Another thing firms can do when confronted with a wage increase is employ more machinery relative to labor. The fact that firms do this is often cited by union apologists as evidence that unions promote economic progress. They argue that labor productivity increases as a result of union activity. Actually, the capital-to-labor ratio and marginal productivity of labor increase without employing more machinery simply because each firm is now employing less labor and is operating at a higher point on the marginal product curve. However, firms will want to employ even more capital relative to labor because wages have gone up relative to the cost of capital. But the ultimate source of business investment is private saving, so unless saving increases, the only way to get more capital is to shift investment from other industries. Thus, unionization, rather than serving as an engine of progress by encouraging the use of more capital, merely reallocates capital from more efficient to less efficient uses.

Another objection to this analysis is that it applies only to private sector unions, not to government unions. That is true. The government labor “market” isn’t a real market at all because both parties to the negotiations are driven by political, not market considerations. The main difference is that government unions are negotiating with the very people they help elect. We cannot truly call it collective bargaining, because true bargaining only takes place when the interests of the two parties negotiating are strictly opposed. Lefty filmmaker Michael Moore, probably without realizing it, put his finger on the difference between private and public sector collective bargaining when he told demonstrators in Madison, Wisconsin this week that “America is not broke!” Of course, what he meant by that is that Americans aren’t being taxed enough to suit him. Politicians who negotiate with public sector unions are not spending their own money, so the only limit to how much they will give away to these unions is the patience of the voters who pay the taxes.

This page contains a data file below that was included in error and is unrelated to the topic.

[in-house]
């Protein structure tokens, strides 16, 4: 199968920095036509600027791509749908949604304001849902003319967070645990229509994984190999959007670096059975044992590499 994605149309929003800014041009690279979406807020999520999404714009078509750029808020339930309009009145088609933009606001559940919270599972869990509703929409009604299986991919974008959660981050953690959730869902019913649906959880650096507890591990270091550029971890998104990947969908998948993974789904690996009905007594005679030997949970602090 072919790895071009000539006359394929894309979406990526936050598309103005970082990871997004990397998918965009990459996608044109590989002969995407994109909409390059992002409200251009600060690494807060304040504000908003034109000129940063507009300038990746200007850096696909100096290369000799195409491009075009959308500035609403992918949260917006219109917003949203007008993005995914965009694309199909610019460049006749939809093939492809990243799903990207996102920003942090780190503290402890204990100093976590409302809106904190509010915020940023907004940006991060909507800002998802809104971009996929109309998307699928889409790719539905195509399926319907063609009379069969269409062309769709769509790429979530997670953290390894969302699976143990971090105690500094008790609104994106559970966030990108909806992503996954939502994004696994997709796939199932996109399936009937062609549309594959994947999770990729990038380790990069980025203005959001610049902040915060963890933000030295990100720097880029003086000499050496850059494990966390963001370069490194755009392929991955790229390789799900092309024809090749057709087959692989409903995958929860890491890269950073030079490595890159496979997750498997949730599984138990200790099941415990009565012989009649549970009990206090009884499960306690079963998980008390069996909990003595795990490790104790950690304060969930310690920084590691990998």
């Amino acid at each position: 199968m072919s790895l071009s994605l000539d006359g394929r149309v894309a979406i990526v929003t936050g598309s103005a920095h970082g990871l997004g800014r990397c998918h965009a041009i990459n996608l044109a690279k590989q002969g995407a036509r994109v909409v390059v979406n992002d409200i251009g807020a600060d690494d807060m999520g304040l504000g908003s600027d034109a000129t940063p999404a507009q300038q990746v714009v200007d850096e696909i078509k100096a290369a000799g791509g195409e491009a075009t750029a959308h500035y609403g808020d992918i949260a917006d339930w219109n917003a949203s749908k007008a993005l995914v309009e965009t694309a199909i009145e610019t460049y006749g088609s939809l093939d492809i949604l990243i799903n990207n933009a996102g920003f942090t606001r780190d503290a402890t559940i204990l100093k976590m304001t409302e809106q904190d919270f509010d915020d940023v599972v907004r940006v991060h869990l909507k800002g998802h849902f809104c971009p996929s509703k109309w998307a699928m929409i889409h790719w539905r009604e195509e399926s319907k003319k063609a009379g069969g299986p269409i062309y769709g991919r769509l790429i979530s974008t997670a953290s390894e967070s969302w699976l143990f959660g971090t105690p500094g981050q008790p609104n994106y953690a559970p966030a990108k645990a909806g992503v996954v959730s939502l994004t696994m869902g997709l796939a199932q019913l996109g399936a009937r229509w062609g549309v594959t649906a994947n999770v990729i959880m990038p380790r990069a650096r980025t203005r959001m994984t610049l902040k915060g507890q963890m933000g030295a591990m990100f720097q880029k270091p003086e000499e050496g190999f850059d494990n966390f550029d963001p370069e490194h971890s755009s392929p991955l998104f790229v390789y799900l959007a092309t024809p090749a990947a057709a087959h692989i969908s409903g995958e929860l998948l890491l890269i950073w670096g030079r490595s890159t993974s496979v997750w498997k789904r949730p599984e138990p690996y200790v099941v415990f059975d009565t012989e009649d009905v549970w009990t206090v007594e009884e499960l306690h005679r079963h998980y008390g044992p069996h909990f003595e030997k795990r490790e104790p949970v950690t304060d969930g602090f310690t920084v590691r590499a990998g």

The effects of unionization

One of the reasons I wrote this piece is that I’m a little irritated with conservative commentators who, while correctly pointing out that public employees’ unions are bankrupting the country, speak almost reverently about private sector unions. They talk about the horrors of work in factories and mines in the 19th century — and I will concede that, by today’s standards, conditions were pretty horrible — and give unions the credit for improving conditions. Some even go so far as to credit unions with “creating the middle class.”

Actually, working conditions are brutal in any country that is in the early stages of industrialization. They improve over time as more capital is employed and labor becomes more productive. Usually there is a lag in getting the benefits of increased productivity to the workers and sometimes unions may help speed up that process, but to the extent that they inhibit productivity and cause the misallocation of resources, they actually stand in the way of improving the workers’ condition.

One thought on “The ugly truth about ‘collective’ bargaining”

  1. I disagree with the assertion that “…public employees’ unions are bankrupting the country…” Whether in the private sector or the public sector, management has always taken care of themselves first. In the private sector, the ratio of management compensation to worker compensation has grown from 40X to approximately 400X. In the public sector, well, the compensation the city council of Bell, California voted itself comes to mind. No, it’s not the public employees’ unions that are bankrupting this country, it’s the politicians; they have a far greater impact on government expenditures than public employees’ unions ever will.